Due diligence on Sipp back office systems

This article is part of
Self-invested Personal Pensions – October 2013

Over the past few months, the focus on Sipps has been on capital adequacy, bank commissions, failed investments and takeovers. Price and service are at, or near the top of, an adviser’s checklist when recommending a Sipp, but how often do they delve into the detail of the back office systems used? This is, after all, the engine that powers the Sipp product and advisers need to be sure it has the power and reliability to deliver in the long run, both in terms of regulator requirements and the needs of advisers and their clients.

The FCA’s requirements are increasing for Sipp operators and without an efficient administration system behind a Sipp, there is likely to be chaos. More people will be needed to extract, manipulate and create the data requirements which will inevitably impact on the future pricing, increase the risk of error and may mean some companies are simply not viable in the future.

Regulatory watch

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Since Sipps became regulated in 2007 the requirements from the regulator have increased, partly as it has finally started to understand the product better but also due to its findings in the thematic reviews completed in 2009 and 2012.

Sadly, it identified some bad administration practices and poor controls and the subsequent failure of some Sipp companies provided the FCA with the additional fuel needed to continue its focus on Sipps. This resulted in CP12/33, which was issued in November 2012 highlighting the FCA’s concerns that Sipp operators were not holding sufficient capital to effect an orderly wind-down if they exited the market.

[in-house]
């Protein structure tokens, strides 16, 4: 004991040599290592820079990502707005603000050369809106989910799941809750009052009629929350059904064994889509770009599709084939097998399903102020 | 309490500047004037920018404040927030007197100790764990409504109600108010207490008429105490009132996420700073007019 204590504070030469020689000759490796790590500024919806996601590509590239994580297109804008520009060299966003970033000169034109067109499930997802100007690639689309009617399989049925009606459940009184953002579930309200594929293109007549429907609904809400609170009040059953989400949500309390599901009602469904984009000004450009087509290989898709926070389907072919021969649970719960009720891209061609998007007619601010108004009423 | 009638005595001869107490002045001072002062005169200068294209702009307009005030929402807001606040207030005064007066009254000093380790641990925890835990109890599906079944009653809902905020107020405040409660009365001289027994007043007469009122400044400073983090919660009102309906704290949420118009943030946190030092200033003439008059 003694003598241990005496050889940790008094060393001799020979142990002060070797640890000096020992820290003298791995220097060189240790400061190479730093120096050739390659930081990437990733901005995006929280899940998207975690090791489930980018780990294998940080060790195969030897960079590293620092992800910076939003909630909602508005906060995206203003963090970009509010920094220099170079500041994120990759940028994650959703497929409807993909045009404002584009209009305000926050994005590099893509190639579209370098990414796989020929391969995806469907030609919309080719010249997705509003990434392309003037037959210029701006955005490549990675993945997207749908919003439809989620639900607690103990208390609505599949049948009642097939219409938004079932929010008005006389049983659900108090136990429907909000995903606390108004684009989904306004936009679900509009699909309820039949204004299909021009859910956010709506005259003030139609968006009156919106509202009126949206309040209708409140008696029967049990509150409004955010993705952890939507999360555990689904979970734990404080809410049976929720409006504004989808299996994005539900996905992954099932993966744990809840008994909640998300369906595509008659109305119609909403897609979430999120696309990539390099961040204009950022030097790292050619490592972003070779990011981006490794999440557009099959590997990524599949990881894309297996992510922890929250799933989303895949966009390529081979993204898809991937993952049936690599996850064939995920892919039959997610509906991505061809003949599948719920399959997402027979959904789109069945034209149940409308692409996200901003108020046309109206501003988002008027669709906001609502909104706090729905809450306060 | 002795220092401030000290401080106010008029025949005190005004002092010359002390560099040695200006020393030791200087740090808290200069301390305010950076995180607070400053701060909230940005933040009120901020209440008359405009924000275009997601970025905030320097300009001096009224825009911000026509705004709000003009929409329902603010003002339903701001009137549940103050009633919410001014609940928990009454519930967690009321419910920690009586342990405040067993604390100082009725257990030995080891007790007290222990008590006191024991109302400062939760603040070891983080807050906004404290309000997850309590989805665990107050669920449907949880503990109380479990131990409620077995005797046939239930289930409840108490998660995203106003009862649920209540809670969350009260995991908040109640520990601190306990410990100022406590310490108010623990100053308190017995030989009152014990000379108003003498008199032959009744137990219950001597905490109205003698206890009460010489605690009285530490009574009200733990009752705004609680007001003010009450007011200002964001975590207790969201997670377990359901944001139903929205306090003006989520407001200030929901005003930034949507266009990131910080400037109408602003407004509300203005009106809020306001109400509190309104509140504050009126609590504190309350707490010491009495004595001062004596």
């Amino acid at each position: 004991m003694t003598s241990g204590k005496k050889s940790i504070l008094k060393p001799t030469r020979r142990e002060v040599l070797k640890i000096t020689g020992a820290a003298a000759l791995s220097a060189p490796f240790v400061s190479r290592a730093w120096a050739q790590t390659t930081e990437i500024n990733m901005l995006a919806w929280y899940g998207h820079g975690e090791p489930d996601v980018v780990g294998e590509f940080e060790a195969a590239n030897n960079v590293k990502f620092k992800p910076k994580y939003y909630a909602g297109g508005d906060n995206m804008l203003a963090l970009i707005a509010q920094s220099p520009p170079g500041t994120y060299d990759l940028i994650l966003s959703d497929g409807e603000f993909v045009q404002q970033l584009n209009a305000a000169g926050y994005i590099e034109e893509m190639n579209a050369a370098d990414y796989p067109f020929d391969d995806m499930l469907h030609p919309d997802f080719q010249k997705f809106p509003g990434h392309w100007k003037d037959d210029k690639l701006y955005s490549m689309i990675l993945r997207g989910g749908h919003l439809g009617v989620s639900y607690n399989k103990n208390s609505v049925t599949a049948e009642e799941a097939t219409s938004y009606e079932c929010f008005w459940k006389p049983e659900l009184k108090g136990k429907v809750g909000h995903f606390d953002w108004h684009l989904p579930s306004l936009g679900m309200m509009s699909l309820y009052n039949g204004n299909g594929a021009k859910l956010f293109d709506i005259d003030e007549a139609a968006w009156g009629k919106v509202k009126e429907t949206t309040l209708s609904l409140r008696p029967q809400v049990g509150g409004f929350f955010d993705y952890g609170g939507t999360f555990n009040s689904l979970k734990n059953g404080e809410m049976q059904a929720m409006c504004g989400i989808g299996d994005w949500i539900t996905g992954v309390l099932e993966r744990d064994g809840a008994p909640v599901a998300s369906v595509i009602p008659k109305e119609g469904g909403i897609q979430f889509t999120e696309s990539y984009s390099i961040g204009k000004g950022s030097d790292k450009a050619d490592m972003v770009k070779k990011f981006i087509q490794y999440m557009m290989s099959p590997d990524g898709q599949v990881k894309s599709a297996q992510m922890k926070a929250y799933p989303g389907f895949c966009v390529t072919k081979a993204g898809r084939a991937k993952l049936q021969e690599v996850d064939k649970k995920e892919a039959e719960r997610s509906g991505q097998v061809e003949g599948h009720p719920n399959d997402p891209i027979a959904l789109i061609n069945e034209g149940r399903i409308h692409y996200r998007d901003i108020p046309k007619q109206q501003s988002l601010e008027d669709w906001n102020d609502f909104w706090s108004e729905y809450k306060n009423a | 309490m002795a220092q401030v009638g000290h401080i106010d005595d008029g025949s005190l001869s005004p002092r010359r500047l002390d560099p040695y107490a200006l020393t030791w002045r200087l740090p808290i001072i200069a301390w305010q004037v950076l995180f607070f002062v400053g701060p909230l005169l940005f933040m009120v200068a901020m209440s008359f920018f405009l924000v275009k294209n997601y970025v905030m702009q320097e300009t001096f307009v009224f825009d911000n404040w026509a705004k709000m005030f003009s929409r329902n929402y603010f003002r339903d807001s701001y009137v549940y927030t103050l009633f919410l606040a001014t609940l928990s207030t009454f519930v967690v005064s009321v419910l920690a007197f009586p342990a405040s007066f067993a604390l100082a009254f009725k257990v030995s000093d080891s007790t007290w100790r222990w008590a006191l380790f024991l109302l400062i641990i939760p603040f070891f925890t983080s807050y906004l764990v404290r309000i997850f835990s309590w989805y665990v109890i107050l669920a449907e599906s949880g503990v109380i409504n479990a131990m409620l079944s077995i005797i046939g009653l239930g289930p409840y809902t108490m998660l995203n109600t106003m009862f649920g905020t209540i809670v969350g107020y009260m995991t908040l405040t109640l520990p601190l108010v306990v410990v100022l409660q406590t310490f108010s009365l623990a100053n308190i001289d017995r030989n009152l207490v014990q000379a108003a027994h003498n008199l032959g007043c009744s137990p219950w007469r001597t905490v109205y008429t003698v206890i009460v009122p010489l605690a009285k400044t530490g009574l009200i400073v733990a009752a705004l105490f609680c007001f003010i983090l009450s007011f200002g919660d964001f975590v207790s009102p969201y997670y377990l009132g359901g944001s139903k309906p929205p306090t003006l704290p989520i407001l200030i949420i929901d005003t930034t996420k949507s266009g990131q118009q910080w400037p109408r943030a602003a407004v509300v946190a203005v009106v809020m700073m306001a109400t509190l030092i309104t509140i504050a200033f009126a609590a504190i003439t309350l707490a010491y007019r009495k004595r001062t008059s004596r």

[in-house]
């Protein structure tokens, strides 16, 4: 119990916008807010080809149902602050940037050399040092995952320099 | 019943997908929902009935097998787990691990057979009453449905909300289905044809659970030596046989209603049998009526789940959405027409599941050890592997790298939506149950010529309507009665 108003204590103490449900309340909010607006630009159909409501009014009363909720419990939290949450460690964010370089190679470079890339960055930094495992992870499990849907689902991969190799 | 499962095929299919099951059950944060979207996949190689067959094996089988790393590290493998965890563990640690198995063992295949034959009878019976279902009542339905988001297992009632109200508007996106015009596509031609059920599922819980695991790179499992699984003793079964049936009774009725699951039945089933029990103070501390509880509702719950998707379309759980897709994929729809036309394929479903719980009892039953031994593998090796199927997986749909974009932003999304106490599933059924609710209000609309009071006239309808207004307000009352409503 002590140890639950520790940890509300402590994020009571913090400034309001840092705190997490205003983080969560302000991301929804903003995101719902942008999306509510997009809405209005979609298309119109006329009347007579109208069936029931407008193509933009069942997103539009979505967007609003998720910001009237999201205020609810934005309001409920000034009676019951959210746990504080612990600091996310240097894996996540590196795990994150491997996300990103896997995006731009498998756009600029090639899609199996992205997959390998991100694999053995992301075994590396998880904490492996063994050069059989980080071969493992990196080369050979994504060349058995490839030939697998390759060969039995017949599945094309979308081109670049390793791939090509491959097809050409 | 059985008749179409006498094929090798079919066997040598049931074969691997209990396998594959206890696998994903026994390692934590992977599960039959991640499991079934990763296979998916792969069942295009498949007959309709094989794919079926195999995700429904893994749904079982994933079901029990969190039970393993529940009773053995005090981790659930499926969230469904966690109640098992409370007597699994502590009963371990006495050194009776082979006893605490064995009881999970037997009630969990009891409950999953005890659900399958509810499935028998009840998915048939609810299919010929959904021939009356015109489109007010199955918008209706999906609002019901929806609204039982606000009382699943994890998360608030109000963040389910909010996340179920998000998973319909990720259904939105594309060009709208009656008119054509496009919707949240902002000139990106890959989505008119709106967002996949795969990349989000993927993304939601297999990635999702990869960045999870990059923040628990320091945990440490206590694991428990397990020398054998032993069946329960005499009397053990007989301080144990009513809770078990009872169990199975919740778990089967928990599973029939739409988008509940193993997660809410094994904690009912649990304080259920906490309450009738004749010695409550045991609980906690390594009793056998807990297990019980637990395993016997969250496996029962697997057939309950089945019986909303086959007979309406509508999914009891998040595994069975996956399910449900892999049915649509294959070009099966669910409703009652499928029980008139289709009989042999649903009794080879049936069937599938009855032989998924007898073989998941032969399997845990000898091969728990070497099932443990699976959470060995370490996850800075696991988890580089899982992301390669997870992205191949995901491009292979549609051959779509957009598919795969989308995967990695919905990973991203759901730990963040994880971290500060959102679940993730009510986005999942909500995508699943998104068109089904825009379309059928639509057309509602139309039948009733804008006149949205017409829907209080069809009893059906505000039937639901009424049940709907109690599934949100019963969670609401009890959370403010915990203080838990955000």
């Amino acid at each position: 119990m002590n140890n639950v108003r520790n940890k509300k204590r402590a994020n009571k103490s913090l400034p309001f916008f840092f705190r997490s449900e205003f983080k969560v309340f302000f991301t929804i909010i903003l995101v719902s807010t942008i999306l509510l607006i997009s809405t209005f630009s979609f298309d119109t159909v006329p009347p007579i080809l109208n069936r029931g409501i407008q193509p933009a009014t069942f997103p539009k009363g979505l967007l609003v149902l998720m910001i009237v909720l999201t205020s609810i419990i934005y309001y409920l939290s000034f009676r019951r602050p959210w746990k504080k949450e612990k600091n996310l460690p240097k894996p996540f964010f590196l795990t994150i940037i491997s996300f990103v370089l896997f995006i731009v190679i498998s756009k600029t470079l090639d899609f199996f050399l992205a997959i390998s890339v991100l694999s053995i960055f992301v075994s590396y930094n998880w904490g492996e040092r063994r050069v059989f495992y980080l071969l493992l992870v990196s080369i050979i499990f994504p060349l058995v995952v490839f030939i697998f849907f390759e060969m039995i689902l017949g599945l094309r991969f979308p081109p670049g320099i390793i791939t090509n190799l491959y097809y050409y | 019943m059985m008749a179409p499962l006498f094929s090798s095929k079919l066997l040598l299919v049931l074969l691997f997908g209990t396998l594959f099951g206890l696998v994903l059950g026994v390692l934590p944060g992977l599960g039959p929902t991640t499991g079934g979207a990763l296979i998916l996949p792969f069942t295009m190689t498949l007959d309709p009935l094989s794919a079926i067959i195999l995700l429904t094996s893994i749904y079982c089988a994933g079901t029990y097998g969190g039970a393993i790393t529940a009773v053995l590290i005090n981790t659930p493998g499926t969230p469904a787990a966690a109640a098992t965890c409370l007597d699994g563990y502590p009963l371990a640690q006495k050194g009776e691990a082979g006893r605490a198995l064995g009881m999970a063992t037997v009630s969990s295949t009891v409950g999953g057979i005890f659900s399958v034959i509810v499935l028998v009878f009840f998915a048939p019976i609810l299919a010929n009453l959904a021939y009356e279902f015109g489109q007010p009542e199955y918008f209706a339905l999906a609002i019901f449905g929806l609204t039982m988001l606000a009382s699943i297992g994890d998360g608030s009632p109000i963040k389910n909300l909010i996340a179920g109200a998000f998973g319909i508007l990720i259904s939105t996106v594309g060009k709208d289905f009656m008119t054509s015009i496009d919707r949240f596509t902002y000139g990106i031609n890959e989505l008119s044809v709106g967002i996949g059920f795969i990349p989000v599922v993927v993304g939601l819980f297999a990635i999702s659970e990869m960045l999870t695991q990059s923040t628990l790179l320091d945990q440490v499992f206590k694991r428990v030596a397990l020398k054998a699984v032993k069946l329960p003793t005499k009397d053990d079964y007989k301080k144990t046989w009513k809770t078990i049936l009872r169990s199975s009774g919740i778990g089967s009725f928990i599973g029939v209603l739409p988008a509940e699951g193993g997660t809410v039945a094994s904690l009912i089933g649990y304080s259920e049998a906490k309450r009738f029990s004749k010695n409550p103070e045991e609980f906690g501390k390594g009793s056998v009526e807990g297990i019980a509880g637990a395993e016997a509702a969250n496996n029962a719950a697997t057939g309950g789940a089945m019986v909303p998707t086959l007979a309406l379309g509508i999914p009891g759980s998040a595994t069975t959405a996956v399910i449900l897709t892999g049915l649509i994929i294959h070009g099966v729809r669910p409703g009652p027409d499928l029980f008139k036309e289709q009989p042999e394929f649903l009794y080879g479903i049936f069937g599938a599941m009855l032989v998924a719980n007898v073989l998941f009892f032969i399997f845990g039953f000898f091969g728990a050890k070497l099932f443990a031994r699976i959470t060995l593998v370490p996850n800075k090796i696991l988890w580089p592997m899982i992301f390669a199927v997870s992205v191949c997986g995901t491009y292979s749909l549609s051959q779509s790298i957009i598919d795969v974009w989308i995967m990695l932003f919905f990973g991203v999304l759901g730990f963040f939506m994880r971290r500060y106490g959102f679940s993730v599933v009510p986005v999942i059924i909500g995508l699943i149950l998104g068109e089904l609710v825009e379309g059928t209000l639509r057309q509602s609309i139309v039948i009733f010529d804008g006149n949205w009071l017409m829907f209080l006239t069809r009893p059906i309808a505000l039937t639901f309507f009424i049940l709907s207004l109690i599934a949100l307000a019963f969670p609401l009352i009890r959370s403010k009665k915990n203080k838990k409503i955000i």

There has been a lot of attention on this – quite rightly so – and it will be interesting to review the regulator’s response, expected at the end of the year. But is it not missing something? If a Sipp operator can meet the capital adequacy requirements – whatever they turn out to be – that is all well and good, but if they have poor administration systems, the Sipp will be heading for the scrapyard and it will be impossible to, in the FCA’s words, “facilitate an orderly wind-down” if they choose to exit the market.

Because of the capital adequacy proposals, advisers are starting to complete more detailed due diligence on Sipp operators but, led by the FCA’s influence, the new emphasis is on finance rather than the back office system powering the Sipp proposition. At some point the realisation will kick in that the price of a product will increase if the back office system is not running smoothly. Online tools are a key element for advisers and often these are of a very high standard. However, just because they come with “go faster” stripes and alloy wheels, it does not mean they are consistent with a back office system that may be more akin to a Reliant Robin engine with fluffy dice.

It is not easy to ensure the right systems are in place at the right cost and with the right number of administration staff and controls. The number of staff employed by Sipp operators varies enormously and there is no right answer to how many Sipps an administrator can look after. It will depend on the flexibility offered by the Sipp product and the controls in place, but the number of administration staff is an indication of how good the back office system is and how well the Sipp is run.